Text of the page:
ST GERMANS, a small town in the Bodmin parliamentary division of Corn wall, England, pleasant ly situated on the river Lynher, 9$ m. W. by N. of Plymouth by the Great Western railway. Pop. (1901) 2384. It contains a fine church dedicated to St Germanus. The west front is flanked by towers both of which are Norman in the lower parts, the upper part being in the one Early English and in the othei Perpendicular. The front itself is wholly Norman, having three windows above a porch with a beautiful ornate doorway. Some Norman work remains in the body of the church, but the most part is Perpendicular or Decorated. Port Eliot, a neighbouring mansion, contains an excellent collection of pictures, notably several works of Sir Joshua Reynolds.
St Germans is supposed to have been the original seat of. the Cornish bishopric. It was the see of Bishop Burhwold, who died in 1027. Under Leofric, who became bishop of Crediton and Cornwall in 1046, the see was removed to Exeter. Bishop Leofric founded a priory at St Germans and bestowed upon it twelve of the twenty-four hides which in the time of the Confessor constituted the bishops' manor of St Germans. There was then a market on Sundays, but at the time of the Domesday Survey this had been reduced to nothing owing to a market established by the count of Mortain on the same day at Trematon castle. In 1302 the grant of infangenethef, assize of bread and ale, waif and stray by Henry III. was confirmed to the bishop, who in 1311 obtained a further grant of a market on Fridays and a fair at the feast of St Peter ad Vincula. In 1343 the prior sustained his claim to a prescriptive market and fair at St Germans. After the suppression the borough belonging to the priory remained with the crown until 1610. Meanwhile Queen Elizabeth created it a parliamentary borough. From 1563 to 1832 it returned two members to the House of Commons. In 1815 John Eliot was created earl of St Germans, and in 1905 the first suffragan bishop of Truro was consecrated bishop of St Germans.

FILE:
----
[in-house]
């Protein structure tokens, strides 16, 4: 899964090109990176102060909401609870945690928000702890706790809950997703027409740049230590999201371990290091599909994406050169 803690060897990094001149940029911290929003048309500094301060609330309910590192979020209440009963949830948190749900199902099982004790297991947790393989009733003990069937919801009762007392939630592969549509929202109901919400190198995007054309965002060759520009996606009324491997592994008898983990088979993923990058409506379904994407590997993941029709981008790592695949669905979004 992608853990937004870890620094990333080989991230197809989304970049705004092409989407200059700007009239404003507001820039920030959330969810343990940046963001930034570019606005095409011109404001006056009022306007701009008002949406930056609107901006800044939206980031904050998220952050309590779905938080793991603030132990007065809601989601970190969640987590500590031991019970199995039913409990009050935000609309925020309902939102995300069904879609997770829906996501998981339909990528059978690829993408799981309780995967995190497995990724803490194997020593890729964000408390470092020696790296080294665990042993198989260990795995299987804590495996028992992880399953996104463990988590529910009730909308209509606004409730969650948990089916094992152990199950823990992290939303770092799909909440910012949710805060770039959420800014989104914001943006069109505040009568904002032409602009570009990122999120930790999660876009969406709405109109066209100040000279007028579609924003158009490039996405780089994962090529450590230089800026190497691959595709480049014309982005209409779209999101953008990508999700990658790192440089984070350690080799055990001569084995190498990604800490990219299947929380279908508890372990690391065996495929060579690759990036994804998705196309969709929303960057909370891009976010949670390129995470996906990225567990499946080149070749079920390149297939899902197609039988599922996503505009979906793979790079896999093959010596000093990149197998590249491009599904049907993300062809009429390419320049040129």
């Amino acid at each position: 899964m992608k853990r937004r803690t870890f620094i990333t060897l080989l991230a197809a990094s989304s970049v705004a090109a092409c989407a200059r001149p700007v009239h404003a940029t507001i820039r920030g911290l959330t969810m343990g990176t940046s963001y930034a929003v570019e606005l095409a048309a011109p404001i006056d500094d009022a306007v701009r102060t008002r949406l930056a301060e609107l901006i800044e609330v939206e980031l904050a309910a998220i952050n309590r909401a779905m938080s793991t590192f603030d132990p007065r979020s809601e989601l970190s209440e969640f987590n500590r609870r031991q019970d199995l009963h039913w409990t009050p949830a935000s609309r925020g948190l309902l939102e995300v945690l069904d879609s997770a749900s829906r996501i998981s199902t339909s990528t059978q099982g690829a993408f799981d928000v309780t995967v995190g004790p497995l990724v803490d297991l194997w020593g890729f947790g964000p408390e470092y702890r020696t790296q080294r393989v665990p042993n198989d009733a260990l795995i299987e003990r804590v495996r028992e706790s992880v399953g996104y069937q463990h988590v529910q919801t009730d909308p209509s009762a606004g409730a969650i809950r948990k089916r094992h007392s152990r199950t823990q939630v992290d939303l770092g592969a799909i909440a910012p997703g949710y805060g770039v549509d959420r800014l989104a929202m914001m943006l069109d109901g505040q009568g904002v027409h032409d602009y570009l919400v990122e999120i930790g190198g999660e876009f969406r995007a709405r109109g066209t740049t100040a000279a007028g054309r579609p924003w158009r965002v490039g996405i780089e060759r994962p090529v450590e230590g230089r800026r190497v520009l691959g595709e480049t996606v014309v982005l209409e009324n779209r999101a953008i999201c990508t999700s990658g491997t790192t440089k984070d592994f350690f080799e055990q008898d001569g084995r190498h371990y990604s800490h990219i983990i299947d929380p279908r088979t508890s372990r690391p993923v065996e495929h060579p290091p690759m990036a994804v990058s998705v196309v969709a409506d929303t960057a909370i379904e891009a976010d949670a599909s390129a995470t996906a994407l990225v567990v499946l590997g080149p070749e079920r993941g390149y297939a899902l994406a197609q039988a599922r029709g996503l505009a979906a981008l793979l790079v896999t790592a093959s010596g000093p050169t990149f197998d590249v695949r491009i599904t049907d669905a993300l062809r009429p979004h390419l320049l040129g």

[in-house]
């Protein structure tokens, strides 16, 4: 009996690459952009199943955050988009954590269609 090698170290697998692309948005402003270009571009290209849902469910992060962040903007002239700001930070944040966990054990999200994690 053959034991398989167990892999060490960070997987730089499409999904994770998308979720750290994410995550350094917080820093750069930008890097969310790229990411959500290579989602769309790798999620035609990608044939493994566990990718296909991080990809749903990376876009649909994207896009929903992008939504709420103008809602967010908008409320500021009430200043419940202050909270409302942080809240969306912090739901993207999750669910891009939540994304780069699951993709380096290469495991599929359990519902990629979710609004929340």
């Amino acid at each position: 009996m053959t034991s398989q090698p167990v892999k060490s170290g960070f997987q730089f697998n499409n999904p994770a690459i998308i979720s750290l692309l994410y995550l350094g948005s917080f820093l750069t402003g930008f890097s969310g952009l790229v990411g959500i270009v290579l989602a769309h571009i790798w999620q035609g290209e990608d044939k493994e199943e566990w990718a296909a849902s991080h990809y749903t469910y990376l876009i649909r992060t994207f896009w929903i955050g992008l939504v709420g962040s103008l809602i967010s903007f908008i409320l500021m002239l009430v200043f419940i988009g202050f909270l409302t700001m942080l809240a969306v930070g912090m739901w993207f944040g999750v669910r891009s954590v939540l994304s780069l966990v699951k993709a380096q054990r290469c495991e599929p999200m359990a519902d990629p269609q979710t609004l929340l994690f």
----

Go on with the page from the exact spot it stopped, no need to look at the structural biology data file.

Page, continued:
Note - this article incorporates content from Encyclopaedia Britannica, Eleventh Edition, (1910-1911)